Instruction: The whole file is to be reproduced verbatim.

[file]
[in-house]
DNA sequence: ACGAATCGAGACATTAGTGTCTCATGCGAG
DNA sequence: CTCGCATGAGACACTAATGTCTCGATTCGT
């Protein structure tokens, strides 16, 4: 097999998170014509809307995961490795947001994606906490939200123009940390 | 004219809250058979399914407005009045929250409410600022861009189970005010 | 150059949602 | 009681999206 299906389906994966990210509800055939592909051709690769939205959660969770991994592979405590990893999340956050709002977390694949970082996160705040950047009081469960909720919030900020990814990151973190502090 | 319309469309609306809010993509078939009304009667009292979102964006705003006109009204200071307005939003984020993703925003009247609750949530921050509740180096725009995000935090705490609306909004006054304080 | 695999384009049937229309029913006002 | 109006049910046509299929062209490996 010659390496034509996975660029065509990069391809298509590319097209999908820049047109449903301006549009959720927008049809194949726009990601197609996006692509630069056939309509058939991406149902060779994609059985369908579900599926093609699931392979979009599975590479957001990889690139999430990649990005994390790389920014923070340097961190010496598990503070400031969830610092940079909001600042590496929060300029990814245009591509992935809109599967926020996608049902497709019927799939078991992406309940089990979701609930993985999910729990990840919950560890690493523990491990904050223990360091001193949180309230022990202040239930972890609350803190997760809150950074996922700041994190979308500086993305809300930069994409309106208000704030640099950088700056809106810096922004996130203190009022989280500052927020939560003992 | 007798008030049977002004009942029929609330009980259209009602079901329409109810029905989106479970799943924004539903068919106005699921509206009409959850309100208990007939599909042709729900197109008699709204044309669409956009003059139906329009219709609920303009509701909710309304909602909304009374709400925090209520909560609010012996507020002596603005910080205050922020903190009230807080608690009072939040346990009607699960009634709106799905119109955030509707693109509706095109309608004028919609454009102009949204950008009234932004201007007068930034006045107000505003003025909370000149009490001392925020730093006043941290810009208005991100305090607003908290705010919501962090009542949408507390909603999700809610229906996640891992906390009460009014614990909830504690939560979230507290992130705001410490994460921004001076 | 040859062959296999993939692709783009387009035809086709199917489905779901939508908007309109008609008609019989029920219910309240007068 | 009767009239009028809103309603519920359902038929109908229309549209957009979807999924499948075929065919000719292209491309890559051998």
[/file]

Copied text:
[in-house]
DNA sequence: ACGAATCGAGACATTAGTGTCTCATGCGAG
DNA sequence: CTCGCATGAGACACTAATGTCTCGATTCGT
């Protein structure tokens, strides 16, 4: 097999998170014509809307995961490795947001994606906490939200123009940390 | 004219809250058979399914407005009045929250409410600022861009189970005010 | 150059949602 | 009681999206 299906389906994966990210509800055939592909051709690769939205959660969770991994592979405590990893999340956050709002977390694949970082996160705040950047009081469960909720919030900020990814990151973190502090 | 319309469309609306809010993509078939009304009667009292979102964006705003006109009204200071307005939003984020993703925003009247609750949530921050509740180096725009995000935090705490609306909004006054304080 | 695999384009049937229309029913006002 | 109006049910046509299929062209490996 010659390496034509996975660029065509990069391809298509590319097209999908820049047109449903301006549009959720927008049809194949726009990601197609996006692509630069056939309509058939991406149902060779994609059985369908579900599926093609699931392979979009599975590479957001990889690139999430990649990005994390790389920014923070340097961190010496598990503070400031969830610092940079909001600042590496929060300029990814245009591509992935809109599967926020996608049902497709019927799939078991992406309940089990979701609930993985999910729990990840919950560890690493523990491990904050223990360091001193949180309230022990202040239930972890609350803190997760809150950074996922700041994190979308500086993305809300930069994409309106208000704030640099950088700056809106810096922004996130203190009022989280500052927020939560003992 | 007798008030049977002004009942029929609330009980259209009602079901329409109810029905989106479970799943924004539903068919106005699921509206009409959850309100208990007939599909042709729900197109008699709204044309669409956009003059139906329009219709609920303009509701909710309304909602909304009374709400925090209520909560609010012996507020002596603005910080205050922020903190009230807080608690009072939040346990009607699960009634709106799905119109955030509707693109509706095109309608004028919609454009102009949204950008009234932004201007007068930034006045107000505003003025909370000149009490001392925020730093006043941290810009208005991100305090607003908290705010919501962090009542949408507390909603999700809610229906996640891992906390009460009014614990909830504690939560979230507290992130705001410490994460921004001076 | 040859062959296999993939692709783009387009035809086709199917489905779901939508908007309109008609008609019989029920219910309240007068 | 009767009239009028809103309603519920359902038929109908229309549209957009979807999924499948075929065919000719292209491309890559051998």